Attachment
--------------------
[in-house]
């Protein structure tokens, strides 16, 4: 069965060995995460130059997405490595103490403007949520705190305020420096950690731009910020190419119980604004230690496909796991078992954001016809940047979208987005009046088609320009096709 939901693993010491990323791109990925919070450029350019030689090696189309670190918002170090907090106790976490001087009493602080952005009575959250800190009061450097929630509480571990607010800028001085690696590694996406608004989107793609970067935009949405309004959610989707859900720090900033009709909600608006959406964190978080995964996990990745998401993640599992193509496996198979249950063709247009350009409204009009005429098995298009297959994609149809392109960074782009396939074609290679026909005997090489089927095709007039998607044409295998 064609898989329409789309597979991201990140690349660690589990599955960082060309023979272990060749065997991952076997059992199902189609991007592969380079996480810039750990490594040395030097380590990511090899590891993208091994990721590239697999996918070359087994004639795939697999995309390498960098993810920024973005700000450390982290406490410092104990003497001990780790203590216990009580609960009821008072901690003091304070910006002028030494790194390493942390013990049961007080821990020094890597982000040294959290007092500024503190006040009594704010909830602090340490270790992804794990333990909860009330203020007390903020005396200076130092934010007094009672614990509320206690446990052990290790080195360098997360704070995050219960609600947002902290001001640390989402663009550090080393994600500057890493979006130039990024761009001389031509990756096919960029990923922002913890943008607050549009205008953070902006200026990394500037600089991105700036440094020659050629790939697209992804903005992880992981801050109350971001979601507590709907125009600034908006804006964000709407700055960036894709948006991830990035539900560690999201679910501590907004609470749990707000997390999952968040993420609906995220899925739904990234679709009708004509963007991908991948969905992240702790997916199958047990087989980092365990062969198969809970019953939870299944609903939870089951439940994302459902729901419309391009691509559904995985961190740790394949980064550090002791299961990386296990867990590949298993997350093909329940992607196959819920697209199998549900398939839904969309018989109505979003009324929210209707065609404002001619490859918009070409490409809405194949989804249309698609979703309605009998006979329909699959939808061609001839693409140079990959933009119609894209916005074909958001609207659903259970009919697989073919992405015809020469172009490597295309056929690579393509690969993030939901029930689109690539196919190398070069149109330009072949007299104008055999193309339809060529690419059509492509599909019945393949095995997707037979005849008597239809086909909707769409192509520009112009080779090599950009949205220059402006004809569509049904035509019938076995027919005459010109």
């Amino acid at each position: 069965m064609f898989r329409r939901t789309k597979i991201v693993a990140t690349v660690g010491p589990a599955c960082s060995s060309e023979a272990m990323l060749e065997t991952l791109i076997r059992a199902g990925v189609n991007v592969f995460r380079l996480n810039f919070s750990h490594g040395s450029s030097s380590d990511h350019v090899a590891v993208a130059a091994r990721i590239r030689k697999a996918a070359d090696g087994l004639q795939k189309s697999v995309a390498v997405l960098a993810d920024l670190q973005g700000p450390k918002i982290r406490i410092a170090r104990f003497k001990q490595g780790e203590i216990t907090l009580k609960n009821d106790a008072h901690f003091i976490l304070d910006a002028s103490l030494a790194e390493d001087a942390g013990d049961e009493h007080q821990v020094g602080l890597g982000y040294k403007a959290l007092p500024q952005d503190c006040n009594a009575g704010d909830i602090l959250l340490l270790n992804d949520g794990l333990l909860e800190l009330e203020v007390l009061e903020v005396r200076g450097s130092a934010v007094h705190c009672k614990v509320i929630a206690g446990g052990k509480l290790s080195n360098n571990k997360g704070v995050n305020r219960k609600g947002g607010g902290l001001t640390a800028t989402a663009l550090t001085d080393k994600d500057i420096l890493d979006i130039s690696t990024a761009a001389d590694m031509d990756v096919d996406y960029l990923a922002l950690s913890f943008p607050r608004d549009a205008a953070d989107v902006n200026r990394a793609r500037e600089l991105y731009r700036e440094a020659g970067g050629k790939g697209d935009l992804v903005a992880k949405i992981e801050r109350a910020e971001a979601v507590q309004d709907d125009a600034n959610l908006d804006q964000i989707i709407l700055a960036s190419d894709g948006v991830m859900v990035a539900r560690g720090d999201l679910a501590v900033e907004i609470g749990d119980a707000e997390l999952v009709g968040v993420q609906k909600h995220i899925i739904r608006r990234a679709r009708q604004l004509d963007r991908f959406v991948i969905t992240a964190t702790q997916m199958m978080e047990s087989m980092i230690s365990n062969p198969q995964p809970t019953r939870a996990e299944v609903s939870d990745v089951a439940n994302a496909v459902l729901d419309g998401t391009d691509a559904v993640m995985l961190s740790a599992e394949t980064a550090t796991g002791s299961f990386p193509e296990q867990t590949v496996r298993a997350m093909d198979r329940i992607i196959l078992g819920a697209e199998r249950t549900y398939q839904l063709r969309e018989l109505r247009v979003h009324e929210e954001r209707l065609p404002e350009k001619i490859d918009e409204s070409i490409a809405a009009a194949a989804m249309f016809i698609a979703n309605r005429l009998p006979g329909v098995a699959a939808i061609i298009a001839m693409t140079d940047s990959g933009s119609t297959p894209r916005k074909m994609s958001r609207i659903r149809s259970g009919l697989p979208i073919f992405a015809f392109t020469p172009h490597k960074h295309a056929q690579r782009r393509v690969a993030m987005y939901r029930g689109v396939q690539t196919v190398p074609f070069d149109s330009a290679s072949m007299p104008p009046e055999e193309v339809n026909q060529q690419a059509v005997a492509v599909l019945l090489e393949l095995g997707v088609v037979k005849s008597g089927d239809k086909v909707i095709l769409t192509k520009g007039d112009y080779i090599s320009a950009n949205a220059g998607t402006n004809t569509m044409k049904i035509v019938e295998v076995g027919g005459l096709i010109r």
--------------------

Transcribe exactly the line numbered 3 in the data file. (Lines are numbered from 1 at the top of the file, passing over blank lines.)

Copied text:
């Amino acid at each position: 069965m064609f898989r329409r939901t789309k597979i991201v693993a990140t690349v660690g010491p589990a599955c960082s060995s060309e023979a272990m990323l060749e065997t991952l791109i076997r059992a199902g990925v189609n991007v592969f995460r380079l996480n810039f919070s750990h490594g040395s450029s030097s380590d990511h350019v090899a590891v993208a130059a091994r990721i590239r030689k697999a996918a070359d090696g087994l004639q795939k189309s697999v995309a390498v997405l960098a993810d920024l670190q973005g700000p450390k918002i982290r406490i410092a170090r104990f003497k001990q490595g780790e203590i216990t907090l009580k609960n009821d106790a008072h901690f003091i976490l304070d910006a002028s103490l030494a790194e390493d001087a942390g013990d049961e009493h007080q821990v020094g602080l890597g982000y040294k403007a959290l007092p500024q952005d503190c006040n009594a009575g704010d909830i602090l959250l340490l270790n992804d949520g794990l333990l909860e800190l009330e203020v007390l009061e903020v005396r200076g450097s130092a934010v007094h705190c009672k614990v509320i929630a206690g446990g052990k509480l290790s080195n360098n571990k997360g704070v995050n305020r219960k609600g947002g607010g902290l001001t640390a800028t989402a663009l550090t001085d080393k994600d500057i420096l890493d979006i130039s690696t990024a761009a001389d590694m031509d990756v096919d996406y960029l990923a922002l950690s913890f943008p607050r608004d549009a205008a953070d989107v902006n200026r990394a793609r500037e600089l991105y731009r700036e440094a020659g970067g050629k790939g697209d935009l992804v903005a992880k949405i992981e801050r109350a910020e971001a979601v507590q309004d709907d125009a600034n959610l908006d804006q964000i989707i709407l700055a960036s190419d894709g948006v991830m859900v990035a539900r560690g720090d999201l679910a501590v900033e907004i609470g749990d119980a707000e997390l999952v009709g968040v993420q609906k909600h995220i899925i739904r608006r990234a679709r009708q604004l004509d963007r991908f959406v991948i969905t992240a964190t702790q997916m199958m978080e047990s087989m980092i230690s365990n062969p198969q995964p809970t019953r939870a996990e299944v609903s939870d990745v089951a439940n994302a496909v459902l729901d419309g998401t391009d691509a559904v993640m995985l961190s740790a599992e394949t980064a550090t796991g002791s299961f990386p193509e296990q867990t590949v496996r298993a997350m093909d198979r329940i992607i196959l078992g819920a697209e199998r249950t549900y398939q839904l063709r969309e018989l109505r247009v979003h009324e929210e954001r209707l065609p404002e350009k001619i490859d918009e409204s070409i490409a809405a009009a194949a989804m249309f016809i698609a979703n309605r005429l009998p006979g329909v098995a699959a939808i061609i298009a001839m693409t140079d940047s990959g933009s119609t297959p894209r916005k074909m994609s958001r609207i659903r149809s259970g009919l697989p979208i073919f992405a015809f392109t020469p172009h490597k960074h295309a056929q690579r782009r393509v690969a993030m987005y939901r029930g689109v396939q690539t196919v190398p074609f070069d149109s330009a290679s072949m007299p104008p009046e055999e193309v339809n026909q060529q690419a059509v005997a492509v599909l019945l090489e393949l095995g997707v088609v037979k005849s008597g089927d239809k086909v909707i095709l769409t192509k520009g007039d112009y080779i090599s320009a950009n949205a220059g998607t402006n004809t569509m044409k049904i035509v019938e295998v076995g027919g005459l096709i010109r």